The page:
Easy day today up and over Wesser Bald. Had a great chat with Journey, a second-time thru-hiker, whose partner will be teaching at Whitman next year. We very much enjoyed this small-world moment and gave her our authoritative perspective on Walla Walla.
Sad news today entering Nantahala Outdoor Center (NOC): Buzz Saw and Gramps, two of our favorite hikers, have left the trail. As they were one step ahead of us, we weren’t given the opportunity to say goodbye or discuss their reasons for stopping their hike. We knew going into this that most hikers attempting to get to Maine drop out before they get there, but Buzz and Gramps’ departure really brought this statistic home.
Spent the day today at the Nantahala Outdoor Center, a hub for river rafting companies situated right next to the river (and right on the AT). We showered, shopped, and ate three hefty meals here, including the “best pizza on the trail” at the River’s End Restaurant. Best pizza we’ve had thus far anyways. Will need to wait until it’s all over to release a final verdict.
Two weeks on the trail. After a mere 18 hours in civilization, and a sweltering night in the NOC bunks, we were eager to get back on the trail. The climb out of the NOC is a doozie, but we made it to Sassafrass Gap by 1:00. Met up with Journey there and decided to spend our first night in a shelter, which was a beautifully crafted, double-decker with a skylight and no mice.
Awful storm tonight, that we–thankfully–survived unscathed. In retrospect, we were probably safer in the mountains than anywhere else it the Southeast. Pretty scary stuff.
Day 16 Cable Gap Shelter to Fontana Dam Shelter
Another taste of society as we “near-oed” in Fontana Resort. Stayed the night at the Fontana Dam shelter, affectionately known as the ‘Fonatana Hilton’ due to its size and proximity to real bathrooms. We were treated to luxuries all day–trail magic from Chimp’s parents out of Knoxville, a mail drop from mom and dad, and a warm, happy evening with about 28 other hikers preparing to venture into the Smokies. Our time at Fontana felt a lot like a frat mixer. Only differences: we just met these people a week ago, and no one threw up. My kind of party.
Our first day in Great Smoky Mountain National Park. The trail in this section crosses over the Fontana Dam (and no, it’s not the dam from The Fugitive–we asked). Friends and family may recall that our last camping trip in the Smokies was 4 days of rain, followed by my car breaking down (but we still had fun!). Today we had uncharacteristically blue skies, great temps, and amazing views. Met a very nice trail-runner named Carl who works the section around Fontana from February-May. He’s in his late sixties and his ninth season as a trail-runner. Nice to know these guys are around.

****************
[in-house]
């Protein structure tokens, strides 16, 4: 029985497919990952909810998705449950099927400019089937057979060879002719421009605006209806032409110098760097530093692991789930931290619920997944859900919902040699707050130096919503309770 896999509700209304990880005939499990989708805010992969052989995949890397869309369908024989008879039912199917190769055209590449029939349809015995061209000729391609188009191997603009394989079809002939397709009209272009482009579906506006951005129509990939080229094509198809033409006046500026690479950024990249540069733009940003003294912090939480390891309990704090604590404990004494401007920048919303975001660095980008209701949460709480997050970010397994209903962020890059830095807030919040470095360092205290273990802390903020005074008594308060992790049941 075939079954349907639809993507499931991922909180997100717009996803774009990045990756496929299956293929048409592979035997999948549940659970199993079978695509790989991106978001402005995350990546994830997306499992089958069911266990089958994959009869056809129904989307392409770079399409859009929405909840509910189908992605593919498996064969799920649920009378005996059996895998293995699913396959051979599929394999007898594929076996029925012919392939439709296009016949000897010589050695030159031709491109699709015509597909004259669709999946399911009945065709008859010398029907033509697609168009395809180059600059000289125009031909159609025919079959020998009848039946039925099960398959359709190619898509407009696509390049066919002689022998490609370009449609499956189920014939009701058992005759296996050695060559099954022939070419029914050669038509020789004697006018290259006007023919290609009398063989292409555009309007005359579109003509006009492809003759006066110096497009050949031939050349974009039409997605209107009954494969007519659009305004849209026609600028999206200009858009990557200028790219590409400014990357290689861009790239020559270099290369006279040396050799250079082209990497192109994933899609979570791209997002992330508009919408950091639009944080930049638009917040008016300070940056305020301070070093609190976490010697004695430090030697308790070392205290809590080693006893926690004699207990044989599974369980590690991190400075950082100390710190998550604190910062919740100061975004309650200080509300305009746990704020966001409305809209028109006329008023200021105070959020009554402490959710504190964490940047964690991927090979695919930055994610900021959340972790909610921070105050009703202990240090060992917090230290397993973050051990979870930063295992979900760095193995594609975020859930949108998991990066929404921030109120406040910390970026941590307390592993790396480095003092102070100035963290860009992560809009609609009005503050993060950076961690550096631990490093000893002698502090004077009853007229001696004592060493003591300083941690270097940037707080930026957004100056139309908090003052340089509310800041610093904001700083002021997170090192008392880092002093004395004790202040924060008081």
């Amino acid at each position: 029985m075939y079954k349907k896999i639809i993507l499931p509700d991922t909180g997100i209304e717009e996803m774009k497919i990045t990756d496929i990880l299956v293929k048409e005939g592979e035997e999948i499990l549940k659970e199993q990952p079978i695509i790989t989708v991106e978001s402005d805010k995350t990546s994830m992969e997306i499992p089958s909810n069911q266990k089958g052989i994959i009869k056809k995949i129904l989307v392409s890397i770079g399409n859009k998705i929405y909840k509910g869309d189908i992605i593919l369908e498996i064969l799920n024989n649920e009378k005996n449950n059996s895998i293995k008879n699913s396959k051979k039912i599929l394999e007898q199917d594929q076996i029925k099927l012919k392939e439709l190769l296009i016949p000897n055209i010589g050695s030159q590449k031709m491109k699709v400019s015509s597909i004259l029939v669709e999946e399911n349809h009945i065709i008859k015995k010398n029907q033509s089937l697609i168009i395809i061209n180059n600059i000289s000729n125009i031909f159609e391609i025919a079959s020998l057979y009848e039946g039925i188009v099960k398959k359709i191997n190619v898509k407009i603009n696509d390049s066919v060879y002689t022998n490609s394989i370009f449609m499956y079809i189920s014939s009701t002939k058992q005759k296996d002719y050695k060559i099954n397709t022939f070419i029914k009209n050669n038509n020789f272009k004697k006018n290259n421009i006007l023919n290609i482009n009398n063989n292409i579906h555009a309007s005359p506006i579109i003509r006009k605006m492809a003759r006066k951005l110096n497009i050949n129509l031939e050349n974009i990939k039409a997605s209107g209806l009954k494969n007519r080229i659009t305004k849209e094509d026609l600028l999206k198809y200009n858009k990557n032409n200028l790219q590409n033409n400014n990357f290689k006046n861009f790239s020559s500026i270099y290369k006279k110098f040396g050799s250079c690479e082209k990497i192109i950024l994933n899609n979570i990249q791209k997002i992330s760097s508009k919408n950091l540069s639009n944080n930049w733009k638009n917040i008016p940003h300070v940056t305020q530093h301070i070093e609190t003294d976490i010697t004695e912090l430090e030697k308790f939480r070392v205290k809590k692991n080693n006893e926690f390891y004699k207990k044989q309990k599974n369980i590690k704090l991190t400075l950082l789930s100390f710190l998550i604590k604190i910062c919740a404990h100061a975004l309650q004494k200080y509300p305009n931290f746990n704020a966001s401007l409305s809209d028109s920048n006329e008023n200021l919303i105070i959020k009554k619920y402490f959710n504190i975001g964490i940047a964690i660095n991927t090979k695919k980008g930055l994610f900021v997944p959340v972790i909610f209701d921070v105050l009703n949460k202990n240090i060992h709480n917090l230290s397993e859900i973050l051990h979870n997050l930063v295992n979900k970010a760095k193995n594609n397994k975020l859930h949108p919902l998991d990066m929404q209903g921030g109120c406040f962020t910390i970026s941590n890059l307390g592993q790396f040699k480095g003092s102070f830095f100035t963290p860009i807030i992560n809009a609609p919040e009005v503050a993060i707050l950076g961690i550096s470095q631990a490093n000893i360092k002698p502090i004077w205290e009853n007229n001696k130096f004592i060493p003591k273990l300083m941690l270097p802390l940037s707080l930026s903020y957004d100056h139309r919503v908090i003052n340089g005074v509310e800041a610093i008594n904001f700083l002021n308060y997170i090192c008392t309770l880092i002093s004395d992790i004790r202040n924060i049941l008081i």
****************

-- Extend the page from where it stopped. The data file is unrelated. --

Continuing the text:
Planned a short day today, but decided to push on and meet our friends at Silar’s Bald. Many pushed on to catch a sunrise at Clingman’s Dome, but we didn’t have the 4:00 AM departure in us.
Slept in a bit this morning but eventually emerged to a blustery sunrise atop Silar’s Bald (the one in the Smokies, not the one in the Nantahala. They seem to have run out of titles when naming the mountains around here. I think we’ve seen 3 different Sassafrass Gaps at this point). Summitted Clingman’s Dome today, which at 6,643 ft. is the highest point on the Appalachian Trial. The view was hazy, but hey, we’re in the Smokies. Lots of tourists. Cell phone reception in one spot. Just enough to get a text from dad that said “I bet you guys look good.” For your information, we looked like we hadn’t showered in 5 days.
Out of the shelter at 7:00 this morning to catch a ride into Gatlinburg. Got our first hitch in the parking lot–a fellow from upstate NY, his father, and his uncle heading back to town after a week of familial bonding in the Smokies. Neither of us likes asking for rides much, but you do what you gotta do.
Missing you all. Feel free to write us, via post or email, and let us know what you’re up to on the other side of life.
Zack (and Lara)